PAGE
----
So, the mayor is ready to shut the whole expansion project down, at South Peninsula Hospital. This from the man who made a compelling case why it had to go forward to save the taxpayers extra costs from any further delay? It seems that he has also made a compelling case for why service area taxpayers would want to continue local input in managing the hospital to balance against Soldotna bureaucrats acting for political purpose and expediency, which is what seems to motivate the mayor in this instance.
It surprising that someone who has been involved in local government for so long is apparently ignorant of the purpose and value of recognizing depreciation expense as a way of conservatively managing an asset such as the hospital. It's equivalent to having one's employer make deductions from your pay then set it aside for you in savings before your check is cut. It is still there and available if needed, you just pretend that it isn't for bookkeeping purposes and temptation suppression.
Similarly, a portion of the revenue stream from operations is peeled off and held separately as a depreciation expense, that recognizes equipment and plant wears out over time. This is how the hospital has been able to upgrade equipment or acquire new equipment to expand the quality and range of services it can provide to residents. That is why business folks look for the EBITDA numbers in a financial report: Earnings Before Interest, Taxes Depreciation and Amortization.
It is a comparison equalizer for different enterprises, since those are all numbers that can vary depending on individual circumstances. It is not two-handed bookkeeping, and to state that it is displays either surprising ignorance for someone who is planning on managing the hospital better or it borders on political demagoguery.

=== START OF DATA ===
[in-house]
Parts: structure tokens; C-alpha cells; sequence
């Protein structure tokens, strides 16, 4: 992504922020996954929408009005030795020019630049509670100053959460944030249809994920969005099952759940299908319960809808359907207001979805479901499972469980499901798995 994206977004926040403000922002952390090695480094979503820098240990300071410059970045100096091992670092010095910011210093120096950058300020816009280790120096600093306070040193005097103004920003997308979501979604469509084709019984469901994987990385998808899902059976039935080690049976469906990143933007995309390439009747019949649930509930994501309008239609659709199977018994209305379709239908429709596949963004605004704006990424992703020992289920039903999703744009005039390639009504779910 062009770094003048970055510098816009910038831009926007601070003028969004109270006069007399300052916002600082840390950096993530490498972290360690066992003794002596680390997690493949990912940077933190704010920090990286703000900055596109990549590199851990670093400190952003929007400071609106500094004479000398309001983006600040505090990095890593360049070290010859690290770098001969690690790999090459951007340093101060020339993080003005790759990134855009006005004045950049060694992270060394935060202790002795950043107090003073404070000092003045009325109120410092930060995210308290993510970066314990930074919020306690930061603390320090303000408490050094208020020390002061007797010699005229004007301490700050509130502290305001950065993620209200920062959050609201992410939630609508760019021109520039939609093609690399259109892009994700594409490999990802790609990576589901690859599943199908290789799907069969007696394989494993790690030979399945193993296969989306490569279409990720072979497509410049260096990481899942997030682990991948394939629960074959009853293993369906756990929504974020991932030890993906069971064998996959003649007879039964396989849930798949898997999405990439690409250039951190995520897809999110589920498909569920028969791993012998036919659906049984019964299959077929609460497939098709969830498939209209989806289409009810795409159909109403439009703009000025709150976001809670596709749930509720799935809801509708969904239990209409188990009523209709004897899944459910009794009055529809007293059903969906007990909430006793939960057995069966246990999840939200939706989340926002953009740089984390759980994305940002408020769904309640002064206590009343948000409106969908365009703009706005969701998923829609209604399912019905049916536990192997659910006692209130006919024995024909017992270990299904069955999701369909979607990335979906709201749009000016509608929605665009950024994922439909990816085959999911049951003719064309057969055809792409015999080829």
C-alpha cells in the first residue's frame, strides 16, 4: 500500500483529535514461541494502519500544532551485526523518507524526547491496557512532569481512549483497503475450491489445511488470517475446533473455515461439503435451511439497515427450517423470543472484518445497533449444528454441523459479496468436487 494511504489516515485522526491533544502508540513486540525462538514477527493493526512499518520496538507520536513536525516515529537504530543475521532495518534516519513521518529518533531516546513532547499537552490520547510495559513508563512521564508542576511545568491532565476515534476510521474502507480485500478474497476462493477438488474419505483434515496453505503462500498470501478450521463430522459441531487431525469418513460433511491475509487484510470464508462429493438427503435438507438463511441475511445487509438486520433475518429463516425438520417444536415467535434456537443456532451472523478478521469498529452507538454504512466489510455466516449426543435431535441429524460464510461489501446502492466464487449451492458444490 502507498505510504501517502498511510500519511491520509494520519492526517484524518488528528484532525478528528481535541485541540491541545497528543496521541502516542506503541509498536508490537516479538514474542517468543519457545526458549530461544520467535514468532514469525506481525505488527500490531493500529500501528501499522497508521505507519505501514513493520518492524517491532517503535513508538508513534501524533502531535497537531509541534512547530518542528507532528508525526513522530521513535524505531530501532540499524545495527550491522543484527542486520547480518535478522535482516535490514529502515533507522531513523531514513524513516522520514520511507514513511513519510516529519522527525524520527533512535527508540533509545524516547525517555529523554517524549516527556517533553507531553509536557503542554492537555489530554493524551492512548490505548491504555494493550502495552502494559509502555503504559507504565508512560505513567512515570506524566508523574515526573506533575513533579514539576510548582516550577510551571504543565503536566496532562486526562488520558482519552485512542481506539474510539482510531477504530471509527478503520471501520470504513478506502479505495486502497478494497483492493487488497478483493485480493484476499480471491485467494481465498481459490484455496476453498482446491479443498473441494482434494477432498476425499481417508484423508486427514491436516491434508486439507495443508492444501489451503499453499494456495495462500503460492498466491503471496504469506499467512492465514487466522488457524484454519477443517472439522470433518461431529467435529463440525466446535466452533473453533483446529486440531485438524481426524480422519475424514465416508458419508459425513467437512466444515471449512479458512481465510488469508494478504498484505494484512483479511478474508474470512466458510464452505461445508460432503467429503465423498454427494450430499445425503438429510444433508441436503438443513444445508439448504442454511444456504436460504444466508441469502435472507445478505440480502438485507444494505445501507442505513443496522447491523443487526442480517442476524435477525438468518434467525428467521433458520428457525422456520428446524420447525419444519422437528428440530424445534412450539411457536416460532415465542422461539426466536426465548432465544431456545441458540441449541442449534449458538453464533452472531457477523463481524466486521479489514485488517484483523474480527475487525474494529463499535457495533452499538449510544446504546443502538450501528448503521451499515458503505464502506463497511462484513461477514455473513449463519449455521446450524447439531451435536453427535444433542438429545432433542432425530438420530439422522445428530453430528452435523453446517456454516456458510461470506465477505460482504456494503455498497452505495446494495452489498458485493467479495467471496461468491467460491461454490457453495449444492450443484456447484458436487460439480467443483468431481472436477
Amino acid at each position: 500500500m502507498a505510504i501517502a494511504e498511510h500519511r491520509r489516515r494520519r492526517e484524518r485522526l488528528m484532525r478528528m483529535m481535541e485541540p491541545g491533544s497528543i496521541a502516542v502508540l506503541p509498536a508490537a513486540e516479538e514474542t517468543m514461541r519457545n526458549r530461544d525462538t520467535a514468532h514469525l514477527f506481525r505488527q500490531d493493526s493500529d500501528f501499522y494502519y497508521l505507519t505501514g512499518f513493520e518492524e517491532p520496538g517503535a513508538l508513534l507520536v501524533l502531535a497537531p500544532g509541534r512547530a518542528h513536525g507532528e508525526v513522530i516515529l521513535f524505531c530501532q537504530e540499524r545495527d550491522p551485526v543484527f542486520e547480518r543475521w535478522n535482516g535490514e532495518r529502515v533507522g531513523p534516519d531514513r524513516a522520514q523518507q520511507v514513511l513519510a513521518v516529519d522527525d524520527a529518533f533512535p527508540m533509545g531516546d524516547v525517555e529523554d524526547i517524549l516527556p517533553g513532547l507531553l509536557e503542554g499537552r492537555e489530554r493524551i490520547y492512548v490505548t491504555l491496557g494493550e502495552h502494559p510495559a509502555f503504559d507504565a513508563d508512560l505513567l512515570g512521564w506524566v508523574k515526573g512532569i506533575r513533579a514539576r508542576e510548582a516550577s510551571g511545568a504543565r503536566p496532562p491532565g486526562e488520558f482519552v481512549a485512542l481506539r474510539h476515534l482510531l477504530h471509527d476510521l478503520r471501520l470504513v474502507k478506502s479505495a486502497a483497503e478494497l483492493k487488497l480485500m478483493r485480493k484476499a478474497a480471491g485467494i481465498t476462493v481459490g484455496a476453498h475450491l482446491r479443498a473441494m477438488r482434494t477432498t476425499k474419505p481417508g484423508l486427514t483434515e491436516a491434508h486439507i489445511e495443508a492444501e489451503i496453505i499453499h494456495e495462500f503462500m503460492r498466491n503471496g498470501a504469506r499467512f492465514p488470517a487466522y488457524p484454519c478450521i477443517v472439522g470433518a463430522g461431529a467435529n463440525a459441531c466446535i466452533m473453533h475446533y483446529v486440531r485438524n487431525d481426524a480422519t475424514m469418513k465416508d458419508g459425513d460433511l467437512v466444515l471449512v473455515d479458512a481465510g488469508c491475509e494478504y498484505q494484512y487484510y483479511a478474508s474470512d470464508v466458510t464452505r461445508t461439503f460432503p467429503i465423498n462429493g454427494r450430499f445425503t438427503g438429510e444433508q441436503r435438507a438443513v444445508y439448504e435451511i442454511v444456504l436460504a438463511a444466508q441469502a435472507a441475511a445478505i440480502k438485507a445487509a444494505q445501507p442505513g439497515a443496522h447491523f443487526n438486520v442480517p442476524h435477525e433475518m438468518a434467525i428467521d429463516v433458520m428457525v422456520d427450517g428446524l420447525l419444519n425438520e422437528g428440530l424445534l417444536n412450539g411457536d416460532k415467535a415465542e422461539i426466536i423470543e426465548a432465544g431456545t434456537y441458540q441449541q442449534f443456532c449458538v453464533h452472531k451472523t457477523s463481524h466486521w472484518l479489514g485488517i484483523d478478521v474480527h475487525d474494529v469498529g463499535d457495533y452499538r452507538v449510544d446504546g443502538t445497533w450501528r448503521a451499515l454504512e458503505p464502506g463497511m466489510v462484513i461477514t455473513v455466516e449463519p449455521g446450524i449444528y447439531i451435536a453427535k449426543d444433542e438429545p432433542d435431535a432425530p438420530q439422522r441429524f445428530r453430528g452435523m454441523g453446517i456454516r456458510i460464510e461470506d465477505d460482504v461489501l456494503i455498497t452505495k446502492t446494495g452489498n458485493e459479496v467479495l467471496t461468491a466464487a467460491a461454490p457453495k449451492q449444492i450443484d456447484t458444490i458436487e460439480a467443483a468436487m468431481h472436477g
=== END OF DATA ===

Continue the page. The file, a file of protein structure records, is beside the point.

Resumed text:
The purpose motivating the mayor in his efforts to clarify the relationship between the SPH/SAB (service area board) and the borough appears to be that the SAB is inconvenient to deal with, and he'd prefer not to. To accomplish this end, he wants to treat all service areas equally, which assumes that they were equal to begin with.
The process under which the SPH service area came into being was not the same as the other service areas, as I understand the history. At any rate that particular question has not been adjudicated by any court, and the mayor seems bent on finessing the question through a Trojan Horse ordinance that would make the question academic or moot.
I hope local folks stand firm against it and keep some level of local control. We don't need some bureaucrat in Soldotna with monthly mood swings or who is moved by political convenience or prevailing winds deciding what will best serve the health needs of our communities.
David W. Green
Peninsula Clarion ©2013. All Rights Reserved.